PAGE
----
Tuesday, 11 May 2021

Could mass IoT deployment be the key to building a sustainable world?

by Harry Baldock, Total Telecom
Tuesday 20 April 21

The report from Transforma Insights and 6GWorld, sponsored by InterDigital, suggests IoT deployment could save eight times the energy it consumes by 2030

When we think of the IoT — of thousands upon thousands of interconnected devices communicating with one another — sustainability is typically not the first thing that comes to mind. The energy demand from the devices alone could be enormous, not to mention the additional strain they will put on the networks that facilitate them.    But this is too simplistic an observation…

When we think of the IoT — of thousands upon thousands of interconnected devices communicating with one another — sustainability is typically not the first thing that comes to mind. The energy demand from the devices alone could be enormous, not to mention the additional strain they will put on the networks that facilitate them. 
 
But this is too simplistic an observation. A new study conducted on behalf of InterDigital has shown that, in fact, the efficiency benefits gained from the use of IoT solutions across a range of industries could outweigh their energy consumption.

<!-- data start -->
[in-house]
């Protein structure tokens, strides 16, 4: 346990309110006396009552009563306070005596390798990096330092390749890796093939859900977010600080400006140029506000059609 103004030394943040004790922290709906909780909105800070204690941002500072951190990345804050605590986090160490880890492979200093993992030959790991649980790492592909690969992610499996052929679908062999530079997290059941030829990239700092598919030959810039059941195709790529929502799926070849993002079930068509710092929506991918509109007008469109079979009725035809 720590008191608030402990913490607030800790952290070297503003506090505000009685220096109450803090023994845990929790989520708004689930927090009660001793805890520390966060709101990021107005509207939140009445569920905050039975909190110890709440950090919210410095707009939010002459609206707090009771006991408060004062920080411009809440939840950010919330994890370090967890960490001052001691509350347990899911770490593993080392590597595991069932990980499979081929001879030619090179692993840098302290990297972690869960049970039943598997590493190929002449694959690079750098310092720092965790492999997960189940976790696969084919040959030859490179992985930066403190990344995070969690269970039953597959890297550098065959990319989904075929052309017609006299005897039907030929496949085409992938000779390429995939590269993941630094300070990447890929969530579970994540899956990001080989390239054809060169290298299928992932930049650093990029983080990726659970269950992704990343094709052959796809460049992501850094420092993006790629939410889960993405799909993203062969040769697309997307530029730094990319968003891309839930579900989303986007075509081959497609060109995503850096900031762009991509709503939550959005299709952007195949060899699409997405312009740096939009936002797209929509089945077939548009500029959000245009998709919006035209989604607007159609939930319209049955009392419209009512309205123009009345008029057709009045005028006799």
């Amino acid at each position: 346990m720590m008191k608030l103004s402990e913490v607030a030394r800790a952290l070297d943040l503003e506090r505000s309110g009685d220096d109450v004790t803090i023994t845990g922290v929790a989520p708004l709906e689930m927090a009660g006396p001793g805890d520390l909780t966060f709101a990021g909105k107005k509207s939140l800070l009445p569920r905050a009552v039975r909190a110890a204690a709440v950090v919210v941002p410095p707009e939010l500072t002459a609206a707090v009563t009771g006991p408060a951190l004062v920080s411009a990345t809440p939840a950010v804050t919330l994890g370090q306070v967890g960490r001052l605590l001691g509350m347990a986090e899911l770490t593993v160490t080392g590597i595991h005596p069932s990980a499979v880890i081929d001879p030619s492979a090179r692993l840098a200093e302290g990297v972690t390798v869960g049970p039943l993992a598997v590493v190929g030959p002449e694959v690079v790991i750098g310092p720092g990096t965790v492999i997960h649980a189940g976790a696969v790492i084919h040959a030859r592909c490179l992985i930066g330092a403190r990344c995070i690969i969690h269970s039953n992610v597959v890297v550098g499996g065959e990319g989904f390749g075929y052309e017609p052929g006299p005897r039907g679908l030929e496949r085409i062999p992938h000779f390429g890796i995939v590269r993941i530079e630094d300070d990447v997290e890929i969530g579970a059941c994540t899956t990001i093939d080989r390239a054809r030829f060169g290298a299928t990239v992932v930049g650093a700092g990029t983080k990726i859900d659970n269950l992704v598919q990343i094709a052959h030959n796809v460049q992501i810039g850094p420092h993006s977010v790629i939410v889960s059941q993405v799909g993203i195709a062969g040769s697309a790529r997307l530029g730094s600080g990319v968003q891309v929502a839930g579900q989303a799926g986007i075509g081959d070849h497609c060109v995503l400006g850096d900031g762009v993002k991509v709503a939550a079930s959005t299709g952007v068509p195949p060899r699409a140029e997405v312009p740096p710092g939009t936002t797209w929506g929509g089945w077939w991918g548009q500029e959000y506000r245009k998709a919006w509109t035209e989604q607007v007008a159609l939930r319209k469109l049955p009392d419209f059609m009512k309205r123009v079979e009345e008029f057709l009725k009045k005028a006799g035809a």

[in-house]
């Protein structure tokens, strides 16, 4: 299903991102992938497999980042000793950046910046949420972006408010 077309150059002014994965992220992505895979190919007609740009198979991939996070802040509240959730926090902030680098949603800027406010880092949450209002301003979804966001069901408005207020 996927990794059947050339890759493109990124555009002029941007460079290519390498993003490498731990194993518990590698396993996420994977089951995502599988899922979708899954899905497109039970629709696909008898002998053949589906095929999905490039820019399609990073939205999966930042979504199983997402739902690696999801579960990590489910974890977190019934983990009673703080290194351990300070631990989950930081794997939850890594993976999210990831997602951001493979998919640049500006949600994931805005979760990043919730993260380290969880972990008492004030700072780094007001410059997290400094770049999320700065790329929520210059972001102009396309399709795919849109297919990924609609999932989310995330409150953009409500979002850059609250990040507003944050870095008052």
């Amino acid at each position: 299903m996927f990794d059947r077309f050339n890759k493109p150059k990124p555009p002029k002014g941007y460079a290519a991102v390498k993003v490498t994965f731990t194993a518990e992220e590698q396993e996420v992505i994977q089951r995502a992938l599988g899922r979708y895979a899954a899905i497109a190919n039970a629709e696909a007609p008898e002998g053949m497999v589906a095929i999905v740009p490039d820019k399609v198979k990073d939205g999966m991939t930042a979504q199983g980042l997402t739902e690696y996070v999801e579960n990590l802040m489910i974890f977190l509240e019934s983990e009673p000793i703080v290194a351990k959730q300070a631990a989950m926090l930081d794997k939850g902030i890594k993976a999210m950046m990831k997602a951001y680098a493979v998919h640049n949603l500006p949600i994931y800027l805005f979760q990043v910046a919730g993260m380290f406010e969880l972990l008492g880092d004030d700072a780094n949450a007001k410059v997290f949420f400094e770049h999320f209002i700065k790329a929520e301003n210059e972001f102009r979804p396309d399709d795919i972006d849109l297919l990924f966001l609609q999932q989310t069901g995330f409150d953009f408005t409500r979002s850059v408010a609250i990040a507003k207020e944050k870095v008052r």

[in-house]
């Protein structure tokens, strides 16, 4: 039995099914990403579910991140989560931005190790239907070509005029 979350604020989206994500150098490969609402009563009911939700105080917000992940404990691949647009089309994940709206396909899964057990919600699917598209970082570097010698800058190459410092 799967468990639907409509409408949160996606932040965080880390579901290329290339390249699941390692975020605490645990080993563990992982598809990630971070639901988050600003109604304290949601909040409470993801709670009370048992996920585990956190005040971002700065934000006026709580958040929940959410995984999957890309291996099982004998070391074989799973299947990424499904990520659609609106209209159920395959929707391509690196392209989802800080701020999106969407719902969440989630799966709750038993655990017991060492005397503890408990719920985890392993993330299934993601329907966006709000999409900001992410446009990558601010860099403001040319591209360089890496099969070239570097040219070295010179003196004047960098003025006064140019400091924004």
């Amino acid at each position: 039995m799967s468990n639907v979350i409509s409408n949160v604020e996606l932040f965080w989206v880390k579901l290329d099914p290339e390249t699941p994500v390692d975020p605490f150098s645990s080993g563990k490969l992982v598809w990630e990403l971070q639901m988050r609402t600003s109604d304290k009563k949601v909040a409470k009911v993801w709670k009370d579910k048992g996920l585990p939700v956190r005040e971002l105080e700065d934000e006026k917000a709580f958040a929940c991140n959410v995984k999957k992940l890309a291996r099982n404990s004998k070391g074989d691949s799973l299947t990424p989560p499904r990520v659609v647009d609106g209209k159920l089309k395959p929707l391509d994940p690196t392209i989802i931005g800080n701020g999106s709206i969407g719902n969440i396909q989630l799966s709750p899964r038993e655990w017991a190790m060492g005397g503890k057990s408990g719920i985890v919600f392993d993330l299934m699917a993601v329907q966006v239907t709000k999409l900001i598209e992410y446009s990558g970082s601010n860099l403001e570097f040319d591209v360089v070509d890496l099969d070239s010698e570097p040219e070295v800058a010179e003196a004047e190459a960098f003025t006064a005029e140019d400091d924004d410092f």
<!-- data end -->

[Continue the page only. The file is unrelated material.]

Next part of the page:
The report, Sustainability in New and Emerging Technologies, suggests that the widespread deployment of the IoT could save eight times the amount of energy it consumes, resulting in net savings of 230 billion cubic metres of water an a gigaton of CO2 emissions by 2030.
 
“It is clear that developing and deploying new technologies has a sustainability footprint, but it’s important to note that many enterprise applications are deployed in order to increase efficiency, and the efficiencies generally outweigh the footprints of the solutions themselves,” explained Jim Morrish, Founding Partner of Transforma Insights. “For many new technologies the ‘energy cost’ side of the equation is in terms of increased electricity consumption, while savings include reduced use of hydrocarbon fuels: this in itself is beneficial, since electricity can be more readily provided by renewable sources.”
 
A major distinction here should be made between consumer and enterprise IoT solutions. Enterprise IoT solutions typically convey some form of efficiency benefit, reducing fuel, water, and electricity consumption, while the consumer devices that currently dominate the IoT market have no such benefits. Thus, in the short term the IoT is likely to drive up energy consumption globally, only resulting in a net reduction as once enterprises begin to embrace the IoT later in the decade. 
 
Nonetheless, there some solutions that will offer significant reductions in energy consumption regardless of where they are deployed. Heating, ventilation and air conditioning (HVAC) systems and building automation are good examples of IoT applications that will reduce society’s carbon footprint whether deployed in our homes or in our businesses.
 
The solution currently forecasted to have the greatest environmental benefit are those involved with road fleet management, ultimately reducing the number of vehicles on the road and set to account for over a third of all fuel savings conveyed by the IoT in 2030.
 
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